The Bluff wind farm is made up of 25 2.1MW wind turbines that are expected to provide energy to the NEM for at least 25 years.
About 10km northwest of Hallett and 25km southeast of Jamestown in South Australia, the project has been operational since March 2012 and has the capacity to provide 52.5MW of renewable wind energy to customers.
At peak times, the wind farm can provide about 26,600 homes with power each year. In July, the company postponed the appointment of an engineering, procurement and construction contractor for the proposed $550 million Silverton wind farm near Broken Hill until 2014, due to “ongoing uncertainty around the 2020 Renewable Energy Target”, the company stated.
If the project goes ahead, Silverton could become the largest wind farm in the southern hemisphere with a potential capacity of 1000MW, according to AGL.
Other projects
The company is heavily invested in hydroelectric power, with 12 power stations within Dartmouth, Eildon and Kiewa in north-eastern Victoria, which provide about 1280 megawatt-hours per year.
Wholly-owned Geogen Victoria drives the company’s geothermal exploration in Victoria, NSW and Queensland with a goal to develop commercial-scale renewable power generation.
AGL also owns a number of landfill gas and biogas generation facilities across the country. CSG AGL attributed the $343.7 million writedown of its CSG assets last financial year to proposed new rules by the NSW Government.
Mr Fraser told the Australian Financial Review that the state’s draft planning policy would cut the company’s gas reserves by more than 400 petajoules.
The new CSG rules include exclusion zones around vineyards and a 2km buffer zone around residential areas.
When the new laws were put into place, Australian Petroleum Production and Exploration Association (APPEA) chief operating officer eastern region Rick Wilkinson said the decision could cause prices to rise.
“We are concerned that the decision… will have serious ramifications for households and businesses given that NSW imports 95 per cent of its natural gas from interstate,” he said.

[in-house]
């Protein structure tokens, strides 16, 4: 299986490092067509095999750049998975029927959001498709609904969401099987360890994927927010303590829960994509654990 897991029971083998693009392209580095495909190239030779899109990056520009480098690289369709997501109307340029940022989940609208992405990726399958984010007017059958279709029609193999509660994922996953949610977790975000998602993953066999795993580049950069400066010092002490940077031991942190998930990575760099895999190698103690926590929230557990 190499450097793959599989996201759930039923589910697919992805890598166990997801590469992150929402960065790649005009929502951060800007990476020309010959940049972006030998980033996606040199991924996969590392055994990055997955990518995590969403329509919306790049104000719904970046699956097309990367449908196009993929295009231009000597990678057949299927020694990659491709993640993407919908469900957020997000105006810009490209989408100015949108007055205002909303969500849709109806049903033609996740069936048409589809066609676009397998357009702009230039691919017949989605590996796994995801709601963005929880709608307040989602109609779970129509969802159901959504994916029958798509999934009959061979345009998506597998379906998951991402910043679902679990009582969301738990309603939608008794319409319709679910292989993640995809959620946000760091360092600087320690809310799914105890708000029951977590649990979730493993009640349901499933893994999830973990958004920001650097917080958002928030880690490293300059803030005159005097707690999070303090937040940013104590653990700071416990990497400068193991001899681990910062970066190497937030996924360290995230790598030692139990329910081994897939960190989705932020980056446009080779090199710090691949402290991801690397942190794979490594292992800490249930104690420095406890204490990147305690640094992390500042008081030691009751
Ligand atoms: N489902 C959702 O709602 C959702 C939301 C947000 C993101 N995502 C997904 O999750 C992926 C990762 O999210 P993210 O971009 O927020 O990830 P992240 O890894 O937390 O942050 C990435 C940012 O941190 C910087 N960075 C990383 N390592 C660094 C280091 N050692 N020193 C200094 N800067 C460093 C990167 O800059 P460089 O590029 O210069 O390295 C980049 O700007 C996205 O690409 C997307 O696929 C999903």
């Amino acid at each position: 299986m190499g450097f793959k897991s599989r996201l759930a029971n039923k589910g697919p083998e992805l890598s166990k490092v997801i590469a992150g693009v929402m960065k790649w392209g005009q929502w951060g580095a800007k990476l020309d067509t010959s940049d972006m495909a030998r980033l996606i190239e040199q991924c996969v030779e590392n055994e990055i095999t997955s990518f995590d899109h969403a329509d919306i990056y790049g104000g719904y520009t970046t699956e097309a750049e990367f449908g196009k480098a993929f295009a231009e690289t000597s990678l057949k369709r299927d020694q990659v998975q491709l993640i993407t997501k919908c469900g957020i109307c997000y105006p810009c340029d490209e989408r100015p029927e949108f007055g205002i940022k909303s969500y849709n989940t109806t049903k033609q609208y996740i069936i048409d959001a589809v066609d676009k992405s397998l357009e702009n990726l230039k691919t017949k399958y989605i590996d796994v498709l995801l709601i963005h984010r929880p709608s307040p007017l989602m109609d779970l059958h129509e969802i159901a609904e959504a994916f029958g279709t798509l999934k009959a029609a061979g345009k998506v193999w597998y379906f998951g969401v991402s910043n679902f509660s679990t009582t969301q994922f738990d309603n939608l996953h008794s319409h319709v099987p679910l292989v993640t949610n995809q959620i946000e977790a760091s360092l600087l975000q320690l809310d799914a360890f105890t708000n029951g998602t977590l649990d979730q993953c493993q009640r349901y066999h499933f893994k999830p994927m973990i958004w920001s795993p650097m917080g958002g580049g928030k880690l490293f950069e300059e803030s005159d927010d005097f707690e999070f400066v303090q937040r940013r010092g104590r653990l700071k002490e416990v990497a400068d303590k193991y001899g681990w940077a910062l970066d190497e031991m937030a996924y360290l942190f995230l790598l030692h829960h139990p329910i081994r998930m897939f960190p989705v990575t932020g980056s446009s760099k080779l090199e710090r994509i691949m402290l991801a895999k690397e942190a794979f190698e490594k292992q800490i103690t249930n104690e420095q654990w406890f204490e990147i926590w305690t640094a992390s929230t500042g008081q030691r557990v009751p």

Furthermore, Mr Wilkinson said the “no-go zones will strangle efforts to safely source natural gas”.
AGL has openly criticised the government’s decision to introduce the new rules. Mr Fraser told the Australian Financial Review they “make no sense at all”.
AGL owns and operates the Camden gas project, which produces about 5 per cent of NSW’s gas needs, and comprises 144 gas wells, underground gas gathering lines and the Rosalind Park gas plant.
Stage one of AGL’s Gloucester gas project was approved in February this year and comprises 110 gas wells and infrastructure. Once complete, the project will involve a central processing facility; a gas-fired electricity generating facility with capacity of up to 15MW; a gas transmission pipeline between the facility and the existing gas supply network at Hexham; and a delivery station at Hexham to connect the gas to the Sydney-Newcastle trunk pipeline.
The company applied at the beginning of October to begin fracking at four CSG pilot wells, as part of stage one.
AGL is exploring for CSG in the Hunter region under PEL 4 and PEL 267, and proposed to conduct up to 190km of 2D seismic in PEL 267.
According to the company’s website, AGL is part-way through the exploration process with about 300km of seismic data, 16 core holes, six stratigraphic holes and two pilot test wells. It expected exploration to continue for another three to five years. Almost $200 million was taken off the value of the Hunter project, which is now valued at $10 million with no gas reserves; the Gloucester project was reduced by about a quarter and the Camden project’s value fell by a third.